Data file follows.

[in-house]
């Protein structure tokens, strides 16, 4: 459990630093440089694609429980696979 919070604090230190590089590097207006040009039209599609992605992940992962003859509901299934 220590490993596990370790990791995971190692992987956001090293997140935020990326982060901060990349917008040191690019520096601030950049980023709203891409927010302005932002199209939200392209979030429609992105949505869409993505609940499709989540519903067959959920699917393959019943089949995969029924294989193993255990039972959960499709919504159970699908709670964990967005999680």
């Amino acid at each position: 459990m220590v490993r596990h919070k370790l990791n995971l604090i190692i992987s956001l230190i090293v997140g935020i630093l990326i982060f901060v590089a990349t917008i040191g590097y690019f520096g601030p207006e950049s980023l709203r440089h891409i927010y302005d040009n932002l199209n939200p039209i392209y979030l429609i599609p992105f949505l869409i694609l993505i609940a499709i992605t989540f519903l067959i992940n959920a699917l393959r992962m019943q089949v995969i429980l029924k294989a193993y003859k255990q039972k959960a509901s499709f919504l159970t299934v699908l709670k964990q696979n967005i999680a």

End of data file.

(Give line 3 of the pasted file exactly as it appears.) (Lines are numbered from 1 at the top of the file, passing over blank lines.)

């Amino acid at each position: 459990m220590v490993r596990h919070k370790l990791n995971l604090i190692i992987s956001l230190i090293v997140g935020i630093l990326i982060f901060v590089a990349t917008i040191g590097y690019f520096g601030p207006e950049s980023l709203r440089h891409i927010y302005d040009n932002l199209n939200p039209i392209y979030l429609i599609p992105f949505l869409i694609l993505i609940a499709i992605t989540f519903l067959i992940n959920a699917l393959r992962m019943q089949v995969i429980l029924k294989a193993y003859k255990q039972k959960a509901s499709f919504l159970t299934v699908l709670k964990q696979n967005i999680a």